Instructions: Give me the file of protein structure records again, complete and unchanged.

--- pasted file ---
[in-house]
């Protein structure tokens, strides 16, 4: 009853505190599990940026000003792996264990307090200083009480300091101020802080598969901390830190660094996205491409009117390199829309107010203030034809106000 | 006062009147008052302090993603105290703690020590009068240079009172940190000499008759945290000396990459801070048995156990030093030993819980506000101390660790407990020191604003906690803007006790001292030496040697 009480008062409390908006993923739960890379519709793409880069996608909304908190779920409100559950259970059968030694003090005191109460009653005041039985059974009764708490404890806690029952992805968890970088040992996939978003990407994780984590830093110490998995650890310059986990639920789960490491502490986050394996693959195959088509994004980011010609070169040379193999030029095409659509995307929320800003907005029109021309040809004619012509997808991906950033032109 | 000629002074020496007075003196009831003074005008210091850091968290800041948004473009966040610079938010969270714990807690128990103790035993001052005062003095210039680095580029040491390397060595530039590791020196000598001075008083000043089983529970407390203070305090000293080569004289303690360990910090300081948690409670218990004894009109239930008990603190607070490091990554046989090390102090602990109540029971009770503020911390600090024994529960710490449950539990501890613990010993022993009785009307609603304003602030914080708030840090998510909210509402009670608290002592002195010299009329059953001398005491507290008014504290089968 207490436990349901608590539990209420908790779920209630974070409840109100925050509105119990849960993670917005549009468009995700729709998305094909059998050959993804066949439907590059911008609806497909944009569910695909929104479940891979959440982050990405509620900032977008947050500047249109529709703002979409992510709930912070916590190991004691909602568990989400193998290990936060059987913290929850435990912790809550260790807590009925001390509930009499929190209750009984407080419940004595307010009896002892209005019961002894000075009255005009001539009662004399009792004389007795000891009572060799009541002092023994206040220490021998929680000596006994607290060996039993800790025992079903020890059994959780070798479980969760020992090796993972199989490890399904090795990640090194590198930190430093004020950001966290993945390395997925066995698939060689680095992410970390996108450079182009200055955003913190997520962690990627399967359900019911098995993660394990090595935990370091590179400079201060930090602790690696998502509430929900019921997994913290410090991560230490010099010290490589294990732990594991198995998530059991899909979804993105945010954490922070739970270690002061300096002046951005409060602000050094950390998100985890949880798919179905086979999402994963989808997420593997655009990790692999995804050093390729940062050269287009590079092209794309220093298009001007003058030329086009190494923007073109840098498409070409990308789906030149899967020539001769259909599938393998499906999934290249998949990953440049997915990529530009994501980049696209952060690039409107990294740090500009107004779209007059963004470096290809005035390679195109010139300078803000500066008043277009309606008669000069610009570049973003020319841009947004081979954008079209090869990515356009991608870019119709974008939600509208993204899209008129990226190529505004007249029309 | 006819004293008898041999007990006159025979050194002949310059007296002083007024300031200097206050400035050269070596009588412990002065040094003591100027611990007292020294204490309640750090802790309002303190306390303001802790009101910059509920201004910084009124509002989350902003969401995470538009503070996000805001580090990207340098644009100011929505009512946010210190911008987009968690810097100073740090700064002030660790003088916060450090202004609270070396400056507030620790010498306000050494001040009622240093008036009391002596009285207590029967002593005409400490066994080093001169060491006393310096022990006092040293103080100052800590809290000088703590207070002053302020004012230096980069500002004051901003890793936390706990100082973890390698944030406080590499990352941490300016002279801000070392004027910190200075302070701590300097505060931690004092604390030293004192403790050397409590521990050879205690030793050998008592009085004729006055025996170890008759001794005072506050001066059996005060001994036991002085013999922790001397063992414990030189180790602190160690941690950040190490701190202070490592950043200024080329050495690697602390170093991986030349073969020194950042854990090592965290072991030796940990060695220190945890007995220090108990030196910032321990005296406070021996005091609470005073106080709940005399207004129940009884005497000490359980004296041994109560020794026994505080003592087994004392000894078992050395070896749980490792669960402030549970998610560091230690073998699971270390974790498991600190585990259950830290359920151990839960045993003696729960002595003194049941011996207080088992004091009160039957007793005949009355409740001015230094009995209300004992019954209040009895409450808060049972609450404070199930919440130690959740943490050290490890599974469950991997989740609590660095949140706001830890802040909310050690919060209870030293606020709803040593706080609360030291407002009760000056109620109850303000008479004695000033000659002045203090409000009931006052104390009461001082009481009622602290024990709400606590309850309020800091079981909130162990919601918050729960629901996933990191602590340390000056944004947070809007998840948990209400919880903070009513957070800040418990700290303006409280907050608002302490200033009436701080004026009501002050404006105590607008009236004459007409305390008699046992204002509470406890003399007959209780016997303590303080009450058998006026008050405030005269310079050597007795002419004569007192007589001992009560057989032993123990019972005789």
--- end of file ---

[in-house]
């Protein structure tokens, strides 16, 4: 009853505190599990940026000003792996264990307090200083009480300091101020802080598969901390830190660094996205491409009117390199829309107010203030034809106000 | 006062009147008052302090993603105290703690020590009068240079009172940190000499008759945290000396990459801070048995156990030093030993819980506000101390660790407990020191604003906690803007006790001292030496040697 009480008062409390908006993923739960890379519709793409880069996608909304908190779920409100559950259970059968030694003090005191109460009653005041039985059974009764708490404890806690029952992805968890970088040992996939978003990407994780984590830093110490998995650890310059986990639920789960490491502490986050394996693959195959088509994004980011010609070169040379193999030029095409659509995307929320800003907005029109021309040809004619012509997808991906950033032109 | 000629002074020496007075003196009831003074005008210091850091968290800041948004473009966040610079938010969270714990807690128990103790035993001052005062003095210039680095580029040491390397060595530039590791020196000598001075008083000043089983529970407390203070305090000293080569004289303690360990910090300081948690409670218990004894009109239930008990603190607070490091990554046989090390102090602990109540029971009770503020911390600090024994529960710490449950539990501890613990010993022993009785009307609603304003602030914080708030840090998510909210509402009670608290002592002195010299009329059953001398005491507290008014504290089968 207490436990349901608590539990209420908790779920209630974070409840109100925050509105119990849960993670917005549009468009995700729709998305094909059998050959993804066949439907590059911008609806497909944009569910695909929104479940891979959440982050990405509620900032977008947050500047249109529709703002979409992510709930912070916590190991004691909602568990989400193998290990936060059987913290929850435990912790809550260790807590009925001390509930009499929190209750009984407080419940004595307010009896002892209005019961002894000075009255005009001539009662004399009792004389007795000891009572060799009541002092023994206040220490021998929680000596006994607290060996039993800790025992079903020890059994959780070798479980969760020992090796993972199989490890399904090795990640090194590198930190430093004020950001966290993945390395997925066995698939060689680095992410970390996108450079182009200055955003913190997520962690990627399967359900019911098995993660394990090595935990370091590179400079201060930090602790690696998502509430929900019921997994913290410090991560230490010099010290490589294990732990594991198995998530059991899909979804993105945010954490922070739970270690002061300096002046951005409060602000050094950390998100985890949880798919179905086979999402994963989808997420593997655009990790692999995804050093390729940062050269287009590079092209794309220093298009001007003058030329086009190494923007073109840098498409070409990308789906030149899967020539001769259909599938393998499906999934290249998949990953440049997915990529530009994501980049696209952060690039409107990294740090500009107004779209007059963004470096290809005035390679195109010139300078803000500066008043277009309606008669000069610009570049973003020319841009947004081979954008079209090869990515356009991608870019119709974008939600509208993204899209008129990226190529505004007249029309 | 006819004293008898041999007990006159025979050194002949310059007296002083007024300031200097206050400035050269070596009588412990002065040094003591100027611990007292020294204490309640750090802790309002303190306390303001802790009101910059509920201004910084009124509002989350902003969401995470538009503070996000805001580090990207340098644009100011929505009512946010210190911008987009968690810097100073740090700064002030660790003088916060450090202004609270070396400056507030620790010498306000050494001040009622240093008036009391002596009285207590029967002593005409400490066994080093001169060491006393310096022990006092040293103080100052800590809290000088703590207070002053302020004012230096980069500002004051901003890793936390706990100082973890390698944030406080590499990352941490300016002279801000070392004027910190200075302070701590300097505060931690004092604390030293004192403790050397409590521990050879205690030793050998008592009085004729006055025996170890008759001794005072506050001066059996005060001994036991002085013999922790001397063992414990030189180790602190160690941690950040190490701190202070490592950043200024080329050495690697602390170093991986030349073969020194950042854990090592965290072991030796940990060695220190945890007995220090108990030196910032321990005296406070021996005091609470005073106080709940005399207004129940009884005497000490359980004296041994109560020794026994505080003592087994004392000894078992050395070896749980490792669960402030549970998610560091230690073998699971270390974790498991600190585990259950830290359920151990839960045993003696729960002595003194049941011996207080088992004091009160039957007793005949009355409740001015230094009995209300004992019954209040009895409450808060049972609450404070199930919440130690959740943490050290490890599974469950991997989740609590660095949140706001830890802040909310050690919060209870030293606020709803040593706080609360030291407002009760000056109620109850303000008479004695000033000659002045203090409000009931006052104390009461001082009481009622602290024990709400606590309850309020800091079981909130162990919601918050729960629901996933990191602590340390000056944004947070809007998840948990209400919880903070009513957070800040418990700290303006409280907050608002302490200033009436701080004026009501002050404006105590607008009236004459007409305390008699046992204002509470406890003399007959209780016997303590303080009450058998006026008050405030005269310079050597007795002419004569007192007589001992009560057989032993123990019972005789």